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|Lynam Real Estate Agency|
Category: Real Estate
Category: Physical Fitness
|Doug Gott & Sons, Inc.|
Category: General Contractor
|John W. Goodwin Jr.|
CASTINE — Maybe it was a testament to clean living and pure thoughts, or perhaps it was a response to the sailor’s frequent use of the deity’s name in one context or another during past races. But whatever the cause, the weather gods smiled on the Maine Retired Skippers Race Saturday afternoon and proffered sunny skies and enough wind to make for some excellent sailing without endangering life, limb, rig or sanity.
The fair weather was a marked change from what the fleet saw during the past couple of races. In 2007, gale winds gusting to 45 knots forced several boats to withdraw from the race because of damage or prudence. Last year, light winds forced the race to be shortened by 40 percent. This year, the fleet had a steady 10-12-knot southwest breeze that was perfect for sailing on Penobscot Bay.
The improvement over last year’s weather didn’t change the results for the race’s top two finishers. In last year’s drifter, Falcon, a Herreshoff New York 32 with Captain John Gardner at the helm, eked out a 1 minute 14 second victory over former Maine Maritime Academy sailing coach Butch Minson’s Cat’s Paw. On Saturday, it was once again Falcon by a whisker, leading Cat’s Paw across the line by a scant 40 seconds after just over two hours of racing.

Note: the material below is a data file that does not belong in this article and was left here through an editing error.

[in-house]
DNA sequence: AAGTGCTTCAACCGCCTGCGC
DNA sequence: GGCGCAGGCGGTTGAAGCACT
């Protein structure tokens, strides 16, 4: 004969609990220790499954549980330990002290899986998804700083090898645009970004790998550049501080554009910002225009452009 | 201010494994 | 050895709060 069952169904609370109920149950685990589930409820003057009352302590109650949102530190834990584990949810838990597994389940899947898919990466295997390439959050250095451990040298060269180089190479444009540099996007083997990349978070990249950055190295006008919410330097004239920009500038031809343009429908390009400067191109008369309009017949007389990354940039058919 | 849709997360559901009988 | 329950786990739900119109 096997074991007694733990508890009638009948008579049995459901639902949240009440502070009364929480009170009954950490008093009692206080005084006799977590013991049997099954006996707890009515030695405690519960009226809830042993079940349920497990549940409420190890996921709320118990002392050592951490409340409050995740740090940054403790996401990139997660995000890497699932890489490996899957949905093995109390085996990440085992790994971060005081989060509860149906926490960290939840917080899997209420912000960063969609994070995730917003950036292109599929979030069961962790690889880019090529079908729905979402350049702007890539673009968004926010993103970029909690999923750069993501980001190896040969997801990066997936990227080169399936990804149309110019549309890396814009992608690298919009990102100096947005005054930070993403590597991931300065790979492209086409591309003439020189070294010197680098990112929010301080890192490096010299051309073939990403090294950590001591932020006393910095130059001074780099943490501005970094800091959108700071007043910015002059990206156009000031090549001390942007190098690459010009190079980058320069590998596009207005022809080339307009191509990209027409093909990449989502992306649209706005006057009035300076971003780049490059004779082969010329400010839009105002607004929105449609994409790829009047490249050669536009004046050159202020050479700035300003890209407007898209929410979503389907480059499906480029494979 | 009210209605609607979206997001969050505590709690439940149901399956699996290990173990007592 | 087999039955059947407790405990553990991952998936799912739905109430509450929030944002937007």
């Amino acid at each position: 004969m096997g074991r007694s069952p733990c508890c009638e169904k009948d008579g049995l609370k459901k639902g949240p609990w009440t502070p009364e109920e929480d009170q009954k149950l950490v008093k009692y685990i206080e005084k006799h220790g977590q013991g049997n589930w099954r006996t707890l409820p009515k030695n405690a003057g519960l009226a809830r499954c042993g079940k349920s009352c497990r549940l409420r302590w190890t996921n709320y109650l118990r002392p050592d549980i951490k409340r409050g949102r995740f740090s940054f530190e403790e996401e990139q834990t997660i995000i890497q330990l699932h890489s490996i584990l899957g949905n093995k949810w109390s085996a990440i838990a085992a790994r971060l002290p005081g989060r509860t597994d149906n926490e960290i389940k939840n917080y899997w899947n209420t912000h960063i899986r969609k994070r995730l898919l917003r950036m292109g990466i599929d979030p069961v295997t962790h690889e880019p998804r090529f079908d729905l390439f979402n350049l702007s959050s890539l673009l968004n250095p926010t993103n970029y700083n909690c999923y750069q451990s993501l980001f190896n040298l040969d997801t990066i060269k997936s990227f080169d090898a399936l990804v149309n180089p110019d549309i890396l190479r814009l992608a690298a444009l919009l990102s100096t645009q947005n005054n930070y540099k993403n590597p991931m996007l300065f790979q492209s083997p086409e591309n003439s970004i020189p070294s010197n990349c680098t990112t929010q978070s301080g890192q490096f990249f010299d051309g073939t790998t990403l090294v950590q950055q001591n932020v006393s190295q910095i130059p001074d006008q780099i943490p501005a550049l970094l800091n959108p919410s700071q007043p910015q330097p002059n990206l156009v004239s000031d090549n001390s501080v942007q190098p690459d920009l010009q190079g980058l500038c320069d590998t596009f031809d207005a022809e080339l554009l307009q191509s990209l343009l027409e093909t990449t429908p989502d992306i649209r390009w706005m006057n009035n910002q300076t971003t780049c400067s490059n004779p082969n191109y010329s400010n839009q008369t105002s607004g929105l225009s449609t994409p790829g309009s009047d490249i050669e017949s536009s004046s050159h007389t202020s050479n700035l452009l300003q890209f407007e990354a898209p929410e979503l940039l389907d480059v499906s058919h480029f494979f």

It wasn’t all bad for Minson and Cat’s Paw. With Captain Dick Greenfield of Sedgwick at the helm, the 28-foot sloop was actually 20 seconds faster than Falcon over the 12-mile course, but not enough to make up for the one-minute difference in starting times for the two boats imposed by the Retired Skippers race handicap system.
Cat’s Paw enjoyed another victory. It finished nearly seven minutes ahead of Fearless, an identical boat owned by Minson’s sister, Betty, another highly competitive racing sailor.
The Retired Skippers Race uses a system of staggered starts, with the slowest boats starting earliest, to handicap the diverse fleet. Under that system, each boat’s elapsed time and corrected time are the same and the winner is the first boat to actually cross the finish line.
Last Saturday, the system worked well. Despite some problems with the official clock on board the race committee boat, the first three boats crossed the line within less than a minute and a half and the top six boats finished within a span of less than five minutes.
This year, just 33 boats came to the starting line, a half-dozen fewer than last year. The race requires that all skippers be at least 65 years of age and, on that score, there was no shortage of experience in the fleet.
At least three skippers had reached their 90th birthday. A former Maine Maritime Academy commandant, retired Adm. Ted Rodgers, 93, took the helm of MMA’s offshore racing sloop Revolution IX. He skippered the scratch boat — the last boat to start to a strong, 10th-place finish sailing with a mostly freshman crew. Captain Merrill Bradford, of Sandy Point, 92, took the helm of Pi-Mut, and Captain Ernest Burt, 90, sailed his Alden yawl Gitana. At least four octogenarians also skippered boats in this year’s race.
Falcon, her owner Robert Scott of Castine and her skipper, John Gardner, took home several awards for their first-place finish. Captain Walter Guinon, sailing Western Way, won the traditional Calm Hod trophy for finishing last.